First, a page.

Poets frequent this playground of language manipulation much more than prose writers. But when people experiment with words in traditional narrative, if used appropriately, the impact can be fantastic. Think of the way Rushdie manipulates words in Midnight’s Children through his use of blending languages in phrases like “funtabulous falooda,” (which sounds like a Seuss musical instrument). Other times, he forces phrases together to create new, incantation-like words as with “ticktock,” “nearlynineyearsold,” or “whatdoyoumeanhowcanyousaythat.”

Certainly the words are all familiar, but the reader is almost forced to read them out loud if only to pick apart their meaning. Additionally, Rushdie’s choice to fuse them accomplishes a “chutinification” of language that also adds to his post-colonial novel’s theme of Imperialism, magical realism, and enmeshed identity.

2. Characters Need Voices

My undergraduate degree in theatre is not, as I once thought, a complete waste of time and money. If nothing else, it has given me an arsenal of character voices for bedtime stories. Perhaps my greatest triumph was reading Bleak House, for my graduate class, to my fussy newborn—my Harold Skimpole sounded like Eddie Izzard’s James Mason impression.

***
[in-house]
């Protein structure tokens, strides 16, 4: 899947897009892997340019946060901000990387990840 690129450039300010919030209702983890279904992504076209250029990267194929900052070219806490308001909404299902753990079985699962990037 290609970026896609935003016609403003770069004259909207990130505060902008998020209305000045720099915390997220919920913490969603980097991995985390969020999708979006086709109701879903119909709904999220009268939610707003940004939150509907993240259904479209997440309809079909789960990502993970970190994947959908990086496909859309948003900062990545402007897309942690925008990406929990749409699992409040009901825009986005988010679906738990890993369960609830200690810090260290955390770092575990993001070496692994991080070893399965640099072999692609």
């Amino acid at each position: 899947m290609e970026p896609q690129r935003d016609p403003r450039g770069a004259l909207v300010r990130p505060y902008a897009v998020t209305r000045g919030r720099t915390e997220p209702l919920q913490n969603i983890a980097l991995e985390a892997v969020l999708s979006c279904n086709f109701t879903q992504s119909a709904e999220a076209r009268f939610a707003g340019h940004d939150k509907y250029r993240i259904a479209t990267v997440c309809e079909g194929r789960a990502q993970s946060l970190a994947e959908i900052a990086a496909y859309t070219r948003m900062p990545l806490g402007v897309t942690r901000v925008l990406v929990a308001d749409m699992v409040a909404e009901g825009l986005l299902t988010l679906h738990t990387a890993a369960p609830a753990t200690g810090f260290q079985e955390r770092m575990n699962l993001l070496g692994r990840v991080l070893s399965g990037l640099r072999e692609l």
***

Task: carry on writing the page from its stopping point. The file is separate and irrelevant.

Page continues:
Now that they’re older, I can’t get away with reading adult stuff to the kids, so my Izzard-Mason impression has been repurposed for the Grinch (due to my sadly lacking Karloff impression). In the adult world, those who have listened to the audio books of A Song of Ice and Fire must appreciate Roy Dotrice’s voices in tackling the vast network of personalities (with really similar names) Martin has created. Yes, character voices are crucial to literature out loud.

A professor of mine once said that if you carefully study Shakespeare, all his characters have their own unique way of speaking—that part of his legacy was his writing for the character not the rhetoric. Even if that isn’t entirely true (I’ll admit I’m lazy and haven’t scanned every single Shakespearean character for speech patterns), it bears thinking about.

Compare, for example, Othello’s “Put out the light” next to Macbeth’s “Is this a dagger?” Both feature characters making crucial choices to commit murder that will lead to their fall—Macbeth to let his ambition win, Othello to act irrevocably on his jealousy. Yet even without actor interpretation, the speeches reflect the personalities and intentions of their speakers through the manipulation of words within the blank verse (Macbeth tends to drop the ends of his words) and word selection (Othello talks of light, roses, and stars while Macbeth lingers on blood). On the page, Shakespeare gives them ‘voices.’